Explicit definitions provide, if not a guarantee, at least an indication of adequate reliability, and they make it clear what meaning is being ascribed to the diagnostic terms employed. Measurement of cognitive function is subjective, despite a standard methodology pre-identified variables from gathered from tightly defined population studies. Attempting to fit individual experiences and perspectives into "predetermined response categories" (Patton, 1990, p. 14), allowing no room for research objects or variables to help define the direction of the research. Structured interviews were used, by the introduction of explicit definitions but it is hard to ascertain if the data provided by the MMSE test aligned with the current decision rules in ICD-10 Diagnostic Criteria for Research. The MRC-CFA note that the diagnostic criteria under this definition would not be a feasible measurement instrument for a large population study, as in the study. a standard set of questions is administered to collect reliable information. interviewer leads the respondent, this results in interviewer bias. Bias can be caused by subconscious or conscious gathering of selective data. It includes prompting and giving positive reinforcement to the respondent for providing an answer the interviewer perceives as desirable or "right". The mini-mental state examination (MMSE) or Folstein test is a brief but systematic 30-point questionnaire used as an instrument for screening cognitive function, validated in a number of population studies (Folstein, 1975). The method used by the MRC CFA mimics the methodology 0f the Canadian Study of Health and Aging (1994). There is inherent bias in using this test as it will not detect subtle memory losses, particularly in well-educated patients. Adjustment must be made in light of social status and education level, otherwise those with low education level may show poor results despite not having cognitive impairment and those with high education and pronounced cognitive results may show favourable results that ultimately mask the problem. In addition, the instrument relies heavily on verbal response and reading and writing. Therefore, patients that are hearing and visually impaired, intubated, have low English literacy, or those with other communication disorders may perform poorly even when cognitively intact. The interviewer in this test also acts as an instrument and although standardisation was used and promting minimise, none scitped behaviours of the interviewer, such as intonation, may have influenced the outcome of questions. It recognizes the researcher as the instrument, taking into account the experiences and perspectives of the researcher as valuable and meaningful to the study (Lincoln and Guba, 1985)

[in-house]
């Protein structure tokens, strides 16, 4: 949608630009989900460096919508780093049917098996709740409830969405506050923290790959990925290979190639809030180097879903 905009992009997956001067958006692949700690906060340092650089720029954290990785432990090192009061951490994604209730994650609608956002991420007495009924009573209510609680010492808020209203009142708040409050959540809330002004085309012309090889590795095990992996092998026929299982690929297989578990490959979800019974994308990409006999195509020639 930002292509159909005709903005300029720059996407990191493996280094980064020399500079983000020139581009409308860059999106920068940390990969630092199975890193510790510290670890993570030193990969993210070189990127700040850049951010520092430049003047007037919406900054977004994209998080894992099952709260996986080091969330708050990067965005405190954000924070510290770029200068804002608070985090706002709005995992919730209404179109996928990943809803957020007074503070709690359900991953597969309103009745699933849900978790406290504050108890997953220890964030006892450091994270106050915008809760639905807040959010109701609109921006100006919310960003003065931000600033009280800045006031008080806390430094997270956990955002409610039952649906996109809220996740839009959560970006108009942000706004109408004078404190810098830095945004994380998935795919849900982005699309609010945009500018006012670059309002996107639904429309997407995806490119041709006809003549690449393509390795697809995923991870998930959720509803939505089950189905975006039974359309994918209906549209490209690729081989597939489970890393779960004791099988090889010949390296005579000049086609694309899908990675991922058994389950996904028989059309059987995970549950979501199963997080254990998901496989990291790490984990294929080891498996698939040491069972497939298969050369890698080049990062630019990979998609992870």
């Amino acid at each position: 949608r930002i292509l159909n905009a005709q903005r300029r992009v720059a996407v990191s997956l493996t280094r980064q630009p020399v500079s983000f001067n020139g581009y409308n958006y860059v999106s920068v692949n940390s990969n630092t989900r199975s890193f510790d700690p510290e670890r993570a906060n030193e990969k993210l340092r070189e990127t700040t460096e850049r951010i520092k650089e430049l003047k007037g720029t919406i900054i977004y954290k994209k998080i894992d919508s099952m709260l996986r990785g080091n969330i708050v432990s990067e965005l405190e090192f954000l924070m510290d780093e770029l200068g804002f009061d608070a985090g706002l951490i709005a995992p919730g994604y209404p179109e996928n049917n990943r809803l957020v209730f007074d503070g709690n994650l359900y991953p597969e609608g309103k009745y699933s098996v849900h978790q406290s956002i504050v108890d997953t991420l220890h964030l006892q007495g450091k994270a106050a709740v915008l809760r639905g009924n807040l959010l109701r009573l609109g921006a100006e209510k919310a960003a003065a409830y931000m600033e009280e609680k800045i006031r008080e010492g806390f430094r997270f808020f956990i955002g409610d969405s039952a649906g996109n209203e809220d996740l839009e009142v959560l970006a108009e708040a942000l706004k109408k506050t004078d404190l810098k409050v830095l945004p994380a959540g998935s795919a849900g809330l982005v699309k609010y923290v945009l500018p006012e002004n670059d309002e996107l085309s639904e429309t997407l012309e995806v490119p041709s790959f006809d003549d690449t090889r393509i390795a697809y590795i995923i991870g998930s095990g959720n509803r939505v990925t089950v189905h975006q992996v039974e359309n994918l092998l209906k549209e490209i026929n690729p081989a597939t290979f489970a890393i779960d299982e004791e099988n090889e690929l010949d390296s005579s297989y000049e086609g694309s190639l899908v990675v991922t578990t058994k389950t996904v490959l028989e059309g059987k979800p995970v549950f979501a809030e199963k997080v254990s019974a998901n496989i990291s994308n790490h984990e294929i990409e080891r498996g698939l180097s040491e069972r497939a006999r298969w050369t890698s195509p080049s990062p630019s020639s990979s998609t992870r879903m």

Validity

The word "valid" is derived from the Latin validus, meaning strong, and it is defined as "wellfounded and applicable; sound and to the point; against which no objection can fairly be brought" (Kendall and Jablensky, 2003). This is not simply a measurement but questions "the nature of reality" based on epistemological assumption. The construct validity of the MMSE has been well studied (Jefferson et al, 2002:1). Low reported levels of sensitivity, particularly among individuals with mild cognitive impairment, have been reported for the MMSE (Tombaugh & McIntyre, 1992; de Koning et al. 1998) and may be due to the emphasis placed on language items and a lack of items assessing visual-spatial ability (Grace et al. 1995; de Koning et al. 1998; Suhr & Grace, 1999). Relatively few studies have examined the ability of MMSE to differentiate between individuals with dementia (Jefferson et al, 2002). in qualitative research one cannot escape the reality that the researcher is an instrument that filters data through own paradigm

instrument fails to assess abstract thinking,(13) and the task force which developed

criteria for the clinical diagnosis of Alzheimer's disease recommended the evalu-

ation of cognitive processes such as language skills in conjunction with the MMSE

as part of the diagnostic process.(17) Concerns raised by critics of the "cognitive

paradigm,"(18) relate to whether the MMSE, or other instruments, used singly or

in combination are valid measures of "cognition," and the extent to which dementia

is susceptible to diagnosis using currently available objective methods.(19) Stockton et al, 1998). he analyses raise questions with regard to the reinterpretation of lack of education, from a confounding factor in prevalence estimates of cognitive impairment to a risk factor for dementia, and support those who have questioned the validity of the one-dimensional cognitive paradigm, and the trend to diagnosis based upon objective assessment with standardized instruments.

One of the assumptions underlying qualitative research is that reality is holistic, qualitative research is that reality is holistic, multi-dimensional, and ever-changing; it is multi-dimensional, and ever-changing; it is not a single, fixed, objective phenomenon not a single, fixed, objective phenomenon waiting to be discovered, observed, and waiting to be discovered, observed, and measured. Then how do we assess the measured. Then how do we assess the validity of what validity of whatis is being observed or being observed or measured? measured?